Knowing your tax bracket will help you decide whether or not to use the Dependent Care FSA.

When estimating your childcare expenses for the year, don’t forget to include summer camp and after-school care, as those costs can also be covered by an FSA.

Related Post: Guide to Buying Individual and Family Health Insurance

Comparing a Flexible Spending Account to a Health Savings Account

Whether you have individual or group health insurance, chances are good that you can choose from a high deductible health plan with a Health Savings Account or sign up for a Flexible Spending Account. Both of these accounts are great ways to save money for your health care needs. But which is best?

Examining Health Savings Accounts

hsa vs FSA comparisonA health savings account is a savings account set up for people who are enrolled in a high deductible health plan. High deductible health plans require a higher out-of-pocket deductible, but the policies generally cost less per month. You can compare health insurance quotes for high deductible plans and regular plans to see if they are right for your situation.

Contributions to an HSA are made with pre-tax dollars, giving you a nice tax incentive to save for your health care needs. A major advantage to using a health savings account is the money carries over from year to year, so you don’t have to worry about the use it or lose it policy. You can even invest the money in your HSA, allowing you to grow your savings over the decades.

Pros and cons of Health Savings Accounts:

  • Pro: Pre-tax contributions.
  • Pro: Funds carry over from year to year.
  • Pro: HSA funds can be invested. Your HSA is similar to an IRA; any financial institution that can handle an IRA can manage your HSA.
  • Pro: Ability to purchase over the counter medications, but that will expire in early 2011.
  • Con: Must have a high deductible health plan to qualify.
  • Con: Some HSA accounts have high annual fees. Be sure to look for low, or no fee HSAs.

Examining Flexible Spending Accounts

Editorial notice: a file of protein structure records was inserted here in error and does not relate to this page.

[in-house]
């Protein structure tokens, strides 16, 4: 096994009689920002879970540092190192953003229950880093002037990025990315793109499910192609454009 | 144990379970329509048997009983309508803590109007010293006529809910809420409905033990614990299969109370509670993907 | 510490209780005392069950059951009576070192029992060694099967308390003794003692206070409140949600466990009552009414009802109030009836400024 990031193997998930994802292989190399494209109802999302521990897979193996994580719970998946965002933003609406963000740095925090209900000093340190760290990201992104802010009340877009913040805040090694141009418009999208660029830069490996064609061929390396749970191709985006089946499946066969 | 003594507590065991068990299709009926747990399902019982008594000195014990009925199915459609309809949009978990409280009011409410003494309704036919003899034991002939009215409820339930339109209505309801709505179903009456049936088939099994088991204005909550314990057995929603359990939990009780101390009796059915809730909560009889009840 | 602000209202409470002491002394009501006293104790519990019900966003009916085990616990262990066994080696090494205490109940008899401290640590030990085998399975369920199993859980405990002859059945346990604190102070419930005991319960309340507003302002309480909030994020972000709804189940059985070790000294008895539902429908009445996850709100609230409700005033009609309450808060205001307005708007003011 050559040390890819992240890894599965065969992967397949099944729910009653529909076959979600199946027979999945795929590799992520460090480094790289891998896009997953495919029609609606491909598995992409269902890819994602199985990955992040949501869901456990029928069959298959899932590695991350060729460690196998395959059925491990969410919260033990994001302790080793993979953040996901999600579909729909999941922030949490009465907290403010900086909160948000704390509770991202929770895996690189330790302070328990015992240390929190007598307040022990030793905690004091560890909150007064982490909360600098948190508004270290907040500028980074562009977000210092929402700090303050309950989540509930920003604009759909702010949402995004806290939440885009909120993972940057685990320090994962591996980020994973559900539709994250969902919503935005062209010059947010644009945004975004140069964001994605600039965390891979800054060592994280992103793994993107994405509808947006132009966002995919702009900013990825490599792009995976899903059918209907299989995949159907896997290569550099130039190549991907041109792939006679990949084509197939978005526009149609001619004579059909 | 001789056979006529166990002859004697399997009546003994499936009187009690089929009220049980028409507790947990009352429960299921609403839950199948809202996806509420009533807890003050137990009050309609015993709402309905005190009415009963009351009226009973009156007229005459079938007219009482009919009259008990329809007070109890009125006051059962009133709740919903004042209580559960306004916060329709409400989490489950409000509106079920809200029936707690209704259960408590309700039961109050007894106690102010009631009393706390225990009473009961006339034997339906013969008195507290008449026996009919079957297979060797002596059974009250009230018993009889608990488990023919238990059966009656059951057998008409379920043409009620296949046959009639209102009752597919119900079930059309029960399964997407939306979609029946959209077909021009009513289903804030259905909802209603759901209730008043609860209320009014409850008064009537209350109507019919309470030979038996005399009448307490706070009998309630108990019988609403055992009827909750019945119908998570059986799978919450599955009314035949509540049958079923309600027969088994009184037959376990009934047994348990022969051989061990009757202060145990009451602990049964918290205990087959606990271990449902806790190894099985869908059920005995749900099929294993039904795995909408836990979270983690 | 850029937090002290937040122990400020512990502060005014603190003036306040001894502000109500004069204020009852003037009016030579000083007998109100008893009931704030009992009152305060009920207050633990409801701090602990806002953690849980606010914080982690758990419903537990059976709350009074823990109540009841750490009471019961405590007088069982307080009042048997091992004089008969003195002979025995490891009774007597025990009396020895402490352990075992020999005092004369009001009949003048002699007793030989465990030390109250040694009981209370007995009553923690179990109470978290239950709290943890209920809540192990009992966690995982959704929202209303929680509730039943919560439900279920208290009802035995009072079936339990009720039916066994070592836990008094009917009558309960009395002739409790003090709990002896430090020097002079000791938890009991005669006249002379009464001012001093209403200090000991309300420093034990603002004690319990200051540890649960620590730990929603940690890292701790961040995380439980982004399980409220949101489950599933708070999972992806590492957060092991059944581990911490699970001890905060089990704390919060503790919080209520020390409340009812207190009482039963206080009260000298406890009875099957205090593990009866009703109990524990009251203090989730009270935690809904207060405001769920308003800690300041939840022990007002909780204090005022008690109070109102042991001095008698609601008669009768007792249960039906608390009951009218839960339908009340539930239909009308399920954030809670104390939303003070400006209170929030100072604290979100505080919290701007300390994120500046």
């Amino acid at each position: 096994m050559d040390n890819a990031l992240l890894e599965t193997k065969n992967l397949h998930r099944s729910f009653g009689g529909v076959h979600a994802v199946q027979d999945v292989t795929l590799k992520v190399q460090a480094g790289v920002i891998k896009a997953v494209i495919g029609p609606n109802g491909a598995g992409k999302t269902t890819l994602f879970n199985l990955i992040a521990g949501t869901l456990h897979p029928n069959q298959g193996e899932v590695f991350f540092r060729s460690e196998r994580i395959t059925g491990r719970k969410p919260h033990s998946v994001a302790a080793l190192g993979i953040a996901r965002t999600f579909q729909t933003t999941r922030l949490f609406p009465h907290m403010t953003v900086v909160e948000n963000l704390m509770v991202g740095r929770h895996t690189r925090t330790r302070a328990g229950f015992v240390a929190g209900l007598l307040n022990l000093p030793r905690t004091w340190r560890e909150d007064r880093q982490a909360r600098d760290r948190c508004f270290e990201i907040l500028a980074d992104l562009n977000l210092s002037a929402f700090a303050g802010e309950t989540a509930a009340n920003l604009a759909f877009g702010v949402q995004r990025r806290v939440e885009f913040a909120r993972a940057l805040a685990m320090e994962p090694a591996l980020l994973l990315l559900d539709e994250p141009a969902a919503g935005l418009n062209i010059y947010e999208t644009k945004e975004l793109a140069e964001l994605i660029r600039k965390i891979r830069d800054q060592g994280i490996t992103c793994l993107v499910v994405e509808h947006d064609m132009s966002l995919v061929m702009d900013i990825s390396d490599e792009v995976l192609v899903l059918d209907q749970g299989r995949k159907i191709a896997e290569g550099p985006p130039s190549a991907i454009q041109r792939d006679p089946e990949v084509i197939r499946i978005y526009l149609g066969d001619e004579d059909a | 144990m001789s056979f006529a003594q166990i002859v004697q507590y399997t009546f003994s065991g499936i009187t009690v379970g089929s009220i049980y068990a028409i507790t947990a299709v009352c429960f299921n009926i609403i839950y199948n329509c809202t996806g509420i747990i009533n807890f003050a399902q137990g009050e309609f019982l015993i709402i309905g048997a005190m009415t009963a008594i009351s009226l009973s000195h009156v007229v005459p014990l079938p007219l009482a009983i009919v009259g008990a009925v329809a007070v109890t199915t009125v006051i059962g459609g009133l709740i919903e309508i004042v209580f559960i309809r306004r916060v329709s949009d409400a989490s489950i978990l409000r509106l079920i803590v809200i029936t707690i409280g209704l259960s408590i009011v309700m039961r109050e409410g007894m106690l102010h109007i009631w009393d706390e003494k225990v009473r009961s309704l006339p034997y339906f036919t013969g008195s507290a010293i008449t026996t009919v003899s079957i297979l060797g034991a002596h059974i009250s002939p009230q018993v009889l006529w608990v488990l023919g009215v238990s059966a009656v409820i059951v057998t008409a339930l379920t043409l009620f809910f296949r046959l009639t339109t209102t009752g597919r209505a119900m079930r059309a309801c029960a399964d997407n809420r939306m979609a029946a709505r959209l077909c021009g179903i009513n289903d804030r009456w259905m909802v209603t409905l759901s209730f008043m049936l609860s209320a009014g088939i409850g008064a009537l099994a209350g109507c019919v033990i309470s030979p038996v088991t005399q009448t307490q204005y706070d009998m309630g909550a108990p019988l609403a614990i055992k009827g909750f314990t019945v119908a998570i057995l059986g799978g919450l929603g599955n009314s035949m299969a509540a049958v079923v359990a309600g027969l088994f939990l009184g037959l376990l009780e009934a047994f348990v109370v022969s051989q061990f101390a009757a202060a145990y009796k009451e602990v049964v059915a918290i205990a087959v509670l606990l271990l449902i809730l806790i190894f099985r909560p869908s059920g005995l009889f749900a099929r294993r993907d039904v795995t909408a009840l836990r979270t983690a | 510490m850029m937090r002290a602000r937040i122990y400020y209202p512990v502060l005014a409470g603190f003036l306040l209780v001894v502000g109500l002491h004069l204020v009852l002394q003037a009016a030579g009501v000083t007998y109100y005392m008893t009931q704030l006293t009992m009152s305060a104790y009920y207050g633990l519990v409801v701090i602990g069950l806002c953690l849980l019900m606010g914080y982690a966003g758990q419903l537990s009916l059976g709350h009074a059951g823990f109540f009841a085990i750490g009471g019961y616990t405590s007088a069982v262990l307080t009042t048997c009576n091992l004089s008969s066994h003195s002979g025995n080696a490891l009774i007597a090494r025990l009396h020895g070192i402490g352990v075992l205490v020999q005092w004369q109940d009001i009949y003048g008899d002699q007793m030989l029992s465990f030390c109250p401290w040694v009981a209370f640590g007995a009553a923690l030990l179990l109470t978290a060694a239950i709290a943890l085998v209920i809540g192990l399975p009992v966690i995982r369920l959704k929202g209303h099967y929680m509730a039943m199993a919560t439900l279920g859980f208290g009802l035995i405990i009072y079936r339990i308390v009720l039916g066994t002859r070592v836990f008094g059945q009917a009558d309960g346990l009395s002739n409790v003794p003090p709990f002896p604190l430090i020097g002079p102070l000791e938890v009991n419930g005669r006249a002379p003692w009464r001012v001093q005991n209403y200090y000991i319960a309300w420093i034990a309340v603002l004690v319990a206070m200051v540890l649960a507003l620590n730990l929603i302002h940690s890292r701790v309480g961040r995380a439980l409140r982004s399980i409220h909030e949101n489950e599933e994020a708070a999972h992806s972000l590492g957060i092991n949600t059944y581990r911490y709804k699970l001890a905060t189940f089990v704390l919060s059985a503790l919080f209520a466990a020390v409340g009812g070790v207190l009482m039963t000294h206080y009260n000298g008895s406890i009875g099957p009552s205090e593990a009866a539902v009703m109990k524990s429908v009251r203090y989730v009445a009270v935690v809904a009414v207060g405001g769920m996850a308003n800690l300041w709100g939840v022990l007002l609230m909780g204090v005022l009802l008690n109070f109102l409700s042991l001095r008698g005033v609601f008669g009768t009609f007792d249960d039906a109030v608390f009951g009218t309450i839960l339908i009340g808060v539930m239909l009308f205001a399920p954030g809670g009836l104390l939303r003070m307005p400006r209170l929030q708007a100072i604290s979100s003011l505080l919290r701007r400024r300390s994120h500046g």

A flexible spending account is a savings account set up by your employer for you to use for medical and dental bills or dependent care. Money is taken out of your paycheck and deposited to your account before payroll taxes are deducted. You won’t be charged monthly or yearly maintenance fees and you’re not charged to use the account.

You can determine how much money will be in the account throughout the year. You’ll need to try and figure out how much you’re going to need because whatever is left in your account at the end of the year will go away.

Which expenses are covered? A Flexible Spending Account will cover any medical expense considered deductible by the IRS. You can find a list on IRS Publication 502.

Pros and cons of  Flexible Spending Accounts:

  • Pro: Pre-tax contributions.
  • Pro: You have total control over how you spend your money; so long as it is health care or dependent care related (depending on which type of account you open).
  • Pro: Can use an FSA with all types of health care plans, not only high deductible plans.
  • Pro: Can be used for “optional”medical procedures not covered by insurance, such as LASIK eye surgery, non-elective cosmetic surgery, braces, etc.
  • Pro: Can be used for childcare or dependent care.
  • Con: Money must be used by the end of the plan year, or you lose it.

Comparing HSA and FSA

Now let’s compare a flexible spending account to a health savings account to see how they match up.

Use it or lose it: A flexible spending account has a use it or lose it policy which is not good when you need the money from year to year, so a health savings account would be better if you have low annual expenses.

Qualifying for the plan: Even if you don’t have health insurance, you can still use a flexible spending account. This isn’t the case with the health spending account. You must have a high deductible health plan to have the account.

Which expenses are covered? One last difference is the expenses that are included. The health spending account is for medical expenses only. The flexible spending account is good for both medical and child-care expenses.

Not sure which is best for you? Use both

Comparing a Flexible Spending Account to a Health Savings Account